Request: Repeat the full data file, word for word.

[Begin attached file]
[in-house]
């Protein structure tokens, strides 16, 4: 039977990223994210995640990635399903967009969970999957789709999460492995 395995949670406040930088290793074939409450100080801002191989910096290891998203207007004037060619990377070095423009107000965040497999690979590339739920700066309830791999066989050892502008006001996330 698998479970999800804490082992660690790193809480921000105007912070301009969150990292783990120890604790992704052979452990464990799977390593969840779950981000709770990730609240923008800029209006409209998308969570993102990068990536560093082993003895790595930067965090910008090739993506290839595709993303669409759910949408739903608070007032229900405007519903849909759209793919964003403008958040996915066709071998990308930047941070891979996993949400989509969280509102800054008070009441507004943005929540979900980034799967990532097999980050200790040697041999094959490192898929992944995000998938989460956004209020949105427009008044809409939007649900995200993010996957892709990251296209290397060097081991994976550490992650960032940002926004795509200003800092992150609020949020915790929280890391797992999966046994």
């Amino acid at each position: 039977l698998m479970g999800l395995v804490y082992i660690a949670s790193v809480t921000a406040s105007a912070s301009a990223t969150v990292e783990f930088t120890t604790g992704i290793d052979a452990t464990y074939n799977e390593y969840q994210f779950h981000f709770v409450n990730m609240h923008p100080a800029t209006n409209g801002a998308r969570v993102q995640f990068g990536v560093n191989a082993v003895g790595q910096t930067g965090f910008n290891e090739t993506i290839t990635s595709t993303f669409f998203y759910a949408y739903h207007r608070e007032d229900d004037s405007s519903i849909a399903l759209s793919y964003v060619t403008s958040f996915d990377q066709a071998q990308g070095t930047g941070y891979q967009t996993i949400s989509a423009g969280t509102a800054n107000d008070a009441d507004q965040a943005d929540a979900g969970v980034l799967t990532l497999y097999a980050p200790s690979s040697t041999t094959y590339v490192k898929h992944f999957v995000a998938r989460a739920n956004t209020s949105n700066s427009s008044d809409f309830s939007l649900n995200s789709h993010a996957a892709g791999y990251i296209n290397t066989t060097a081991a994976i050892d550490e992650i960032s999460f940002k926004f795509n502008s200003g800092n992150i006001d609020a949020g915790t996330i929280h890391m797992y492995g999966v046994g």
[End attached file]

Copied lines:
[in-house]
């Protein structure tokens, strides 16, 4: 039977990223994210995640990635399903967009969970999957789709999460492995 395995949670406040930088290793074939409450100080801002191989910096290891998203207007004037060619990377070095423009107000965040497999690979590339739920700066309830791999066989050892502008006001996330 698998479970999800804490082992660690790193809480921000105007912070301009969150990292783990120890604790992704052979452990464990799977390593969840779950981000709770990730609240923008800029209006409209998308969570993102990068990536560093082993003895790595930067965090910008090739993506290839595709993303669409759910949408739903608070007032229900405007519903849909759209793919964003403008958040996915066709071998990308930047941070891979996993949400989509969280509102800054008070009441507004943005929540979900980034799967990532097999980050200790040697041999094959490192898929992944995000998938989460956004209020949105427009008044809409939007649900995200993010996957892709990251296209290397060097081991994976550490992650960032940002926004795509200003800092992150609020949020915790929280890391797992999966046994």
């Amino acid at each position: 039977l698998m479970g999800l395995v804490y082992i660690a949670s790193v809480t921000a406040s105007a912070s301009a990223t969150v990292e783990f930088t120890t604790g992704i290793d052979a452990t464990y074939n799977e390593y969840q994210f779950h981000f709770v409450n990730m609240h923008p100080a800029t209006n409209g801002a998308r969570v993102q995640f990068g990536v560093n191989a082993v003895g790595q910096t930067g965090f910008n290891e090739t993506i290839t990635s595709t993303f669409f998203y759910a949408y739903h207007r608070e007032d229900d004037s405007s519903i849909a399903l759209s793919y964003v060619t403008s958040f996915d990377q066709a071998q990308g070095t930047g941070y891979q967009t996993i949400s989509a423009g969280t509102a800054n107000d008070a009441d507004q965040a943005d929540a979900g969970v980034l799967t990532l497999y097999a980050p200790s690979s040697t041999t094959y590339v490192k898929h992944f999957v995000a998938r989460a739920n956004t209020s949105n700066s427009s008044d809409f309830s939007l649900n995200s789709h993010a996957a892709g791999y990251i296209n290397t066989t060097a081991a994976i050892d550490e992650i960032s999460f940002k926004f795509n502008s200003g800092n992150i006001d609020a949020g915790t996330i929280h890391m797992y492995g999966v046994g």